Envolved vs. Involve - What's the difference?

Wiktionary

  • Involve (verb)

    To roll or fold up; to wind round; to entwine.

  • Involve (verb)

    To envelop completely; to surround; to cover; to hide.

    "to involve in darkness or obscurity"

  • Involve (verb)

    To complicate or make intricate, as in grammatical structure.

  • Involve (verb)

    To connect with something as a natural or logical consequence or effect; to include necessarily; to imply.

  • Involve (verb)

    To take in; to gather in; to mingle confusedly; to blend or merge.

  • Involve (verb)

    To envelop, enfold, entangle.

    "to involve a person in debt or misery"

    "He's involved in the crime."

  • Involve (verb)

    To engage (someone) to participate in a task.

    "How can we involve the audience more during the show?"

    "By getting involved in her local community, Mary met lots of people and also helped make it a nicer place to live."

  • Involve (verb)

    To raise to any assigned power; to multiply, as a quantity, into itself a given number of times.

    "a quantity involved to the third or fourth power"

Oxford Dictionary

  • Involve (verb)

    have or include (something) as a necessary or integral part or result

    "a bill proposing harsher penalties for crimes involving firearms and drugs"

    "my job involves a lot of travelling"

  • Involve (verb)

    cause to participate in an activity or situation

    "an opportunity to involve as many people as possible in all aspects of music-making"

  • Involve (verb)

    be or become occupied or engrossed in something

    "her husband had been very involved in his work"

  • Involve (verb)

    be engaged in an emotional or personal relationship

    "Angela told me she was involved with someone else"

Webster Dictionary

  • Involve

    To roll or fold up; to wind round; to entwine.

  • Involve

    To envelop completely; to surround; to cover; to hide; to involve in darkness or obscurity.

  • Involve

    To complicate or make intricate, as in grammatical structure.

  • Involve

    To connect with something as a natural or logical consequence or effect; to include necessarily; to imply.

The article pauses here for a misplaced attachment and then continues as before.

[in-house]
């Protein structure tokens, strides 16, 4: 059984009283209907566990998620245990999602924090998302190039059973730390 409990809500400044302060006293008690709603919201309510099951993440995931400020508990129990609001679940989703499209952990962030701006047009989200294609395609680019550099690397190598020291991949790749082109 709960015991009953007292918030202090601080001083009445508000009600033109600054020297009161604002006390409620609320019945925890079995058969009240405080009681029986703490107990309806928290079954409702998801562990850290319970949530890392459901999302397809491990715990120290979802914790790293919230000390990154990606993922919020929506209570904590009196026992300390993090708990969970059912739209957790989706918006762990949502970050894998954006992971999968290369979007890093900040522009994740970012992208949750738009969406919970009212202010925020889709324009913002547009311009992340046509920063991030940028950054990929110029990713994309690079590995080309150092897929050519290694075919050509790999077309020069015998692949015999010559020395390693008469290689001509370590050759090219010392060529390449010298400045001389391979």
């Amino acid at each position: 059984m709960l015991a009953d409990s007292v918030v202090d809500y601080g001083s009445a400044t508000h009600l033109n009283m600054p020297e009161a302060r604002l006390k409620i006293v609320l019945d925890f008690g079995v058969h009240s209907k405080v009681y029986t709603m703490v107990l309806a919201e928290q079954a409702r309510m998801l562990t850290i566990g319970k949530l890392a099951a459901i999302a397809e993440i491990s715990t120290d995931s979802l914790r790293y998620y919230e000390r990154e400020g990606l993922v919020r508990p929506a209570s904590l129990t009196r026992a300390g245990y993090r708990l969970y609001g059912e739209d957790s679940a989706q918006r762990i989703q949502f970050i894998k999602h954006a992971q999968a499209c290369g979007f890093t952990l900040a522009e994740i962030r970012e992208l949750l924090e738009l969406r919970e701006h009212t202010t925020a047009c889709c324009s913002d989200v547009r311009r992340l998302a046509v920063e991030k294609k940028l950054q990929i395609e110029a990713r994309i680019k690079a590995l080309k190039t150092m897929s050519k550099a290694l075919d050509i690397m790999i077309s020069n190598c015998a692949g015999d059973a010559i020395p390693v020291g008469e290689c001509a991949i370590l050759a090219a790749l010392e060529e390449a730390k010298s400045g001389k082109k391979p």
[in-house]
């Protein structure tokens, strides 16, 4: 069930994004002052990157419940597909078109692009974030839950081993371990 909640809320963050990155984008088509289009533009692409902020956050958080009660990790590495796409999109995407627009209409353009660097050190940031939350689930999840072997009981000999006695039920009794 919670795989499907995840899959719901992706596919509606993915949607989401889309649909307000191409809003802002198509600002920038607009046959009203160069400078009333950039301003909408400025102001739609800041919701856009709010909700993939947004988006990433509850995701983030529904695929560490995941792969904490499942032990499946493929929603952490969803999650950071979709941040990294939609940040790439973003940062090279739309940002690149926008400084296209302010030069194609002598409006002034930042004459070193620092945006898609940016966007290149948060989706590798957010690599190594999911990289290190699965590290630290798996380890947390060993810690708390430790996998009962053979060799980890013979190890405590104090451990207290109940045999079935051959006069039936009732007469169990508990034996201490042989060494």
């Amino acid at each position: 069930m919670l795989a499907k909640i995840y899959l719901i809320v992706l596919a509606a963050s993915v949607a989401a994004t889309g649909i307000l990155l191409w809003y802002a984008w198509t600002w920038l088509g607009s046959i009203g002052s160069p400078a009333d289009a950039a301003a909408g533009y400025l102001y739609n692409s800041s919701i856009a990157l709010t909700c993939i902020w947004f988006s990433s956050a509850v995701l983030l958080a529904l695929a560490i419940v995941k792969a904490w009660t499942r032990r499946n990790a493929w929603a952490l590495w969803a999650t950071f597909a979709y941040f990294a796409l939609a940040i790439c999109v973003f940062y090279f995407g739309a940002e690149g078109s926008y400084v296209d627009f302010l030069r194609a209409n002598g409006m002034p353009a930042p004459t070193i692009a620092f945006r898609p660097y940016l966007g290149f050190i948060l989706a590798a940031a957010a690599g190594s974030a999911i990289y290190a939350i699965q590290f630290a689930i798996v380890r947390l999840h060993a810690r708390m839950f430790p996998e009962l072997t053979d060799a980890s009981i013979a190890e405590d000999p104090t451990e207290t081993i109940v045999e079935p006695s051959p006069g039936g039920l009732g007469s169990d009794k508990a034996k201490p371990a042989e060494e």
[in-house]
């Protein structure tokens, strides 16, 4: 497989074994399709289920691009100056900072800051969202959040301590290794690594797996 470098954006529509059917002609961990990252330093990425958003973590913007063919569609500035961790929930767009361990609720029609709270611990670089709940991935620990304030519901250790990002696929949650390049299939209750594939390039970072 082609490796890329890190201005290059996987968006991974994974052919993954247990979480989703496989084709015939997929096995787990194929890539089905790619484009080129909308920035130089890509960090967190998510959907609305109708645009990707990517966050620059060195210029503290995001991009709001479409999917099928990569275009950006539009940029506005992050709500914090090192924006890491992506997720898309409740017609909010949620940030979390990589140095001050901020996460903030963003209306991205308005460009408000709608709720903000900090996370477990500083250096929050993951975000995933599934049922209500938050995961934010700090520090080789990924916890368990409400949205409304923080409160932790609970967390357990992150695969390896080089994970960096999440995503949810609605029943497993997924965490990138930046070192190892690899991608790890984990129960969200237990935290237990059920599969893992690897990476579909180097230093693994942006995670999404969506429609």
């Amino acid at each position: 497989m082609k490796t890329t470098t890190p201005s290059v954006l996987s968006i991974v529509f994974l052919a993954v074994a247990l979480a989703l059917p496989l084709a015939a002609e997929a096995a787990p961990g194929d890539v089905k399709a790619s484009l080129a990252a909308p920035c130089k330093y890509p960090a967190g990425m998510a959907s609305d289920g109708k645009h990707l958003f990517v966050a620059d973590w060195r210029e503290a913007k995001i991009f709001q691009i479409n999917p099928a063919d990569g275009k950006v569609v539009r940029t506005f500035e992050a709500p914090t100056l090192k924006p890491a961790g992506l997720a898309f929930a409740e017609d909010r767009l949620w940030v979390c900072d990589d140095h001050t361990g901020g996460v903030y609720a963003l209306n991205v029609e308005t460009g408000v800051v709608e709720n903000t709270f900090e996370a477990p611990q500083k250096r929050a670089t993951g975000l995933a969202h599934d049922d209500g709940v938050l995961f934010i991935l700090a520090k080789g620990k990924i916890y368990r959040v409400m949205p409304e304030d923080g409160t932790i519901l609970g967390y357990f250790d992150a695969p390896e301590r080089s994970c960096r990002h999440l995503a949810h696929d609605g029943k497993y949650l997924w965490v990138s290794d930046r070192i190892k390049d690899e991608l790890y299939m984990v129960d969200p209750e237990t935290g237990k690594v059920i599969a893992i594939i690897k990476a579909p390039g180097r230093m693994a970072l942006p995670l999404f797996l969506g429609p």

• Involve

    To take in; to gather in; to mingle confusedly; to blend or merge.

  • Involve

    To envelop, infold, entangle, or embarrass; as, to involve a person in debt or misery.

  • Involve

    To engage thoroughly; to occupy, employ, or absorb.

  • Involve

    To raise to any assigned power; to multiply, as a quantity, into itself a given number of times; as, a quantity involved to the third or fourth power.

Princeton's WordNet

  • Involve (verb)

    connect closely and often incriminatingly;

    "This new ruling affects your business"

  • Involve (verb)

    engage as a participant;

    "Don't involve me in your family affairs!"

  • Involve (verb)

    have as a necessary feature or consequence; entail;

    "This decision involves many changes"

  • Involve (verb)

    require as useful, just, or proper;

    "It takes nerve to do what she did"

    "success usually requires hard work"

    "This job asks a lot of patience and skill"

    "This position demands a lot of personal sacrifice"

    "This dinner calls for a spectacular dessert"

    "This intervention does not postulates a patient's consent"

  • Involve (verb)

    contain as a part;

    "Dinner at Joe's always involves at least six courses"

  • Involve (verb)

    wrap;

    "The tower was involved in mist"

  • Involve (verb)

    occupy or engage the interest of;

    "His story completely involved me during the entire afternoon"

  • Involve (verb)

    make complex or intricate or complicated;

    "The situation was rather involved"

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